For this faculty blog, Musicians Institute drum instructor writes about the importance of looking back to traditions to further strengthen the music you make today. Here, he makes the case for four of his favorite class jazz drum solos that can provide inspiration to modern musicians.
In order to expand their musical abilities, young drummers are persistently encouraged by their instructors to listen to jazz. The problem most students face is the fact that the genre of Jazz is incredibly vast and it is really hard to know where to begin. To help, we turned to our own resources at MI and asked Drum instructor Stewart Jean to pick four classic jazz drum solos that will help guide students along the right path!
Written by: Drum faculty Stewart Jean
Max Roach, Sandu from the 1955 release, Study in Brown by Clifford Brown and Max Roach
Sandu is a great place to start when studying Jazz drumming. This tune is 12-bar blues and Max Roach takes a masterful solo over two choruses of blues (24 bars). The very first two bars, his first “statement” provides incredible insight on how to approach a drum solo; Max simply plays triplets on the snare drum. While most drummers would start their solo with the hottest lick they know, Max displays the maturity and composure needed to express oneself through their instrument. Check out the solo and the entire tune here:
Art Blakey, Sincerely Diana from the 1961 release by Art Blakey and the Jazz Messengers, A Night in Tunisia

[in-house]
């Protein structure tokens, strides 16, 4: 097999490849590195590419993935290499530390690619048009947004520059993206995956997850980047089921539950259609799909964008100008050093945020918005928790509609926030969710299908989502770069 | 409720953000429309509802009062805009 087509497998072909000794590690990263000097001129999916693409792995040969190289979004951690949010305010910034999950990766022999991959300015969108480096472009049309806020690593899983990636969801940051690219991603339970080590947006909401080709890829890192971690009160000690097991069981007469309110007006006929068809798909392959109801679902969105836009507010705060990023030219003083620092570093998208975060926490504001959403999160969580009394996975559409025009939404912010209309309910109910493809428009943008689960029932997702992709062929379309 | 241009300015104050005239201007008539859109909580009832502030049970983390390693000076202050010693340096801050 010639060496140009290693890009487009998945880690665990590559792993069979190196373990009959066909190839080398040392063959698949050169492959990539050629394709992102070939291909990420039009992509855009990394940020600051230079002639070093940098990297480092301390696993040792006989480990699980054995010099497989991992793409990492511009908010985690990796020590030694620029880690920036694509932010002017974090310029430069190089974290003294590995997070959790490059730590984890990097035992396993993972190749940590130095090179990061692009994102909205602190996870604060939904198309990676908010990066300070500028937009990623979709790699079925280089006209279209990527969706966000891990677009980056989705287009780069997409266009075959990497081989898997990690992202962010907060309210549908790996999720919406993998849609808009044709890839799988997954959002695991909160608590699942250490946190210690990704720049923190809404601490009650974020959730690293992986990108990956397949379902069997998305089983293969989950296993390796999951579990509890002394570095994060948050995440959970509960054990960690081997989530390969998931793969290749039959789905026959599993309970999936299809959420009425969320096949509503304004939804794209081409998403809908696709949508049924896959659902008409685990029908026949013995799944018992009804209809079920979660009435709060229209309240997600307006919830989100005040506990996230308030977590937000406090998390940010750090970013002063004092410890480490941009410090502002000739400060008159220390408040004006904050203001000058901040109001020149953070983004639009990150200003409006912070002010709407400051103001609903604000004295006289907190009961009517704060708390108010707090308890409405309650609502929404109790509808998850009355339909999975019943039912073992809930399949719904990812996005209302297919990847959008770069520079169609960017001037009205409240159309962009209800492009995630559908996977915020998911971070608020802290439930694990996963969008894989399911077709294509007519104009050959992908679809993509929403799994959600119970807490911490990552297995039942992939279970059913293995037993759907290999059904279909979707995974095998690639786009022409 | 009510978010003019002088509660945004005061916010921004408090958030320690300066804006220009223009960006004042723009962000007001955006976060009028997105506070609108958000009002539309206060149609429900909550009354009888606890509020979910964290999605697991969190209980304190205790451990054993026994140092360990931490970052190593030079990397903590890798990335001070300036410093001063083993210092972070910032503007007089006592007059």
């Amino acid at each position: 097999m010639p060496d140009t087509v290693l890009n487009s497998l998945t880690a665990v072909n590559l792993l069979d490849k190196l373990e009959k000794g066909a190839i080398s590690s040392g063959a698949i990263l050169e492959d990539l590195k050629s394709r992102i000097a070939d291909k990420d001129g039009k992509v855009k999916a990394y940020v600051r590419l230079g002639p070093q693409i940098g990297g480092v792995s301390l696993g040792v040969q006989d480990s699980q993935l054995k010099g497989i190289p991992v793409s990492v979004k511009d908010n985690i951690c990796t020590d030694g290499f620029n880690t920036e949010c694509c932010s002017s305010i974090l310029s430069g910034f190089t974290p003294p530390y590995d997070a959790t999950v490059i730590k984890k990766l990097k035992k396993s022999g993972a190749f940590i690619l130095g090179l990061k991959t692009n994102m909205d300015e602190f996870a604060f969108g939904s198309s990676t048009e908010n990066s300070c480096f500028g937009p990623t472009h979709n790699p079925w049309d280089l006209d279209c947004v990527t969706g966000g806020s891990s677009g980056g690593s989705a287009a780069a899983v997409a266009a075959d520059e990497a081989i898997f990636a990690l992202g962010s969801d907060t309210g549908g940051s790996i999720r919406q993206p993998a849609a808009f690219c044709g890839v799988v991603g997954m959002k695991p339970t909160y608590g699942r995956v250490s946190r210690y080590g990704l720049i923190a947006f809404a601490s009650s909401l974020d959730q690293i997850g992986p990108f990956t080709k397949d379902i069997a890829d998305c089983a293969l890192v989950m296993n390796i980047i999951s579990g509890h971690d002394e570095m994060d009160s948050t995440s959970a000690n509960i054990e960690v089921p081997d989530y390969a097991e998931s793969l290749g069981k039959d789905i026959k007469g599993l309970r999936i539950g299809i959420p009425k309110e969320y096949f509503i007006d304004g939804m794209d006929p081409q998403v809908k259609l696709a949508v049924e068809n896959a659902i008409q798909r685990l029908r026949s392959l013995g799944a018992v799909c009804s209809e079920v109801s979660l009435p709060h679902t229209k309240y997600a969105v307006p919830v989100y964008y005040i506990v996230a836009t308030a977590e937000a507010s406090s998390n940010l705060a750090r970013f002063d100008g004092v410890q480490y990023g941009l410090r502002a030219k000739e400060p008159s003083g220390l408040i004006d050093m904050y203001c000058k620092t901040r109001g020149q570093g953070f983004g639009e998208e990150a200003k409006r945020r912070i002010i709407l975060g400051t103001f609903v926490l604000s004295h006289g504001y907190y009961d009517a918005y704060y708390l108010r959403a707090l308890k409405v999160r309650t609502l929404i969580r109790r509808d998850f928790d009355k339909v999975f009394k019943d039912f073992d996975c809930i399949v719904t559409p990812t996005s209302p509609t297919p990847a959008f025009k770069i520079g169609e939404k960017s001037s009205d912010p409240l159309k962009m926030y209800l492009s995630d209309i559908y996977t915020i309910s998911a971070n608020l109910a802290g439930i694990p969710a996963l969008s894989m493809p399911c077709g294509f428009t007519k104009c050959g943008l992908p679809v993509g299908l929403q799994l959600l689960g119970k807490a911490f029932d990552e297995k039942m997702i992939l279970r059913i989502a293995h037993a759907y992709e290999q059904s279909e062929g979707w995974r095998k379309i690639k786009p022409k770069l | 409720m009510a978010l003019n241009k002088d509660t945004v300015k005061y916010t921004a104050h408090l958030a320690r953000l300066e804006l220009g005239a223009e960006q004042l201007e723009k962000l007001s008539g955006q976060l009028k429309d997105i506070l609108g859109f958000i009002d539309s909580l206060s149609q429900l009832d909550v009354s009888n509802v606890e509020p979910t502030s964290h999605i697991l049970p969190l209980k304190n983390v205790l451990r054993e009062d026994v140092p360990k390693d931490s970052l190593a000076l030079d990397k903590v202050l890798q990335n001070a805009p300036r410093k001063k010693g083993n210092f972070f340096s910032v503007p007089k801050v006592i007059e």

This is an interesting tune with three different sections. Once it gets to the drum solo Art simply lays out 4 and 8-bar phrases with some of his most classic licks. In this solo Art does an incredible job on showing how to make a musical statement and then develop that statement before moving on to a new idea. Again, as with Max Roach, Art decides to start his solo on the snare drum, a perfect way to start a solo with a clean slate. Check it out:
Philly Joe Jones, Billy Boy from the 1958 Miles Davis release, Milestones
While many drum solos are unaccompanied and extensive, another method to showcase a drummer is to trade fours. This is where the drummer trades 4-bar solos with the other members of the ensemble. “Fours” allow for bite-size ideas to be bounced around the band creating a flurry of energy on the bandstand. On Billy Boy, Philly Joe does not hold back by throwing out all his tricks on each of his fours. Philly’s ideas run the gamut of being complex, technical, fun, slippery and masterful. Take a listen:
Tony Williams, Nefertiti from the 1968 release, Nefertiti from Miles Davis
Nefertiti is a slow swing tune with a haunting melody. The treatment on this tune is that none of the other instrumentalists take solos. This essentially turns the tune into a drum feature with the entire band backing the drums. Tony slides his way through various ideas from simple rhythms on cymbals only all the way to flurries of notes played as rhythmic illusions. Tony has amazing vision on this solo as the arc of the solo can really be felt by the listener.
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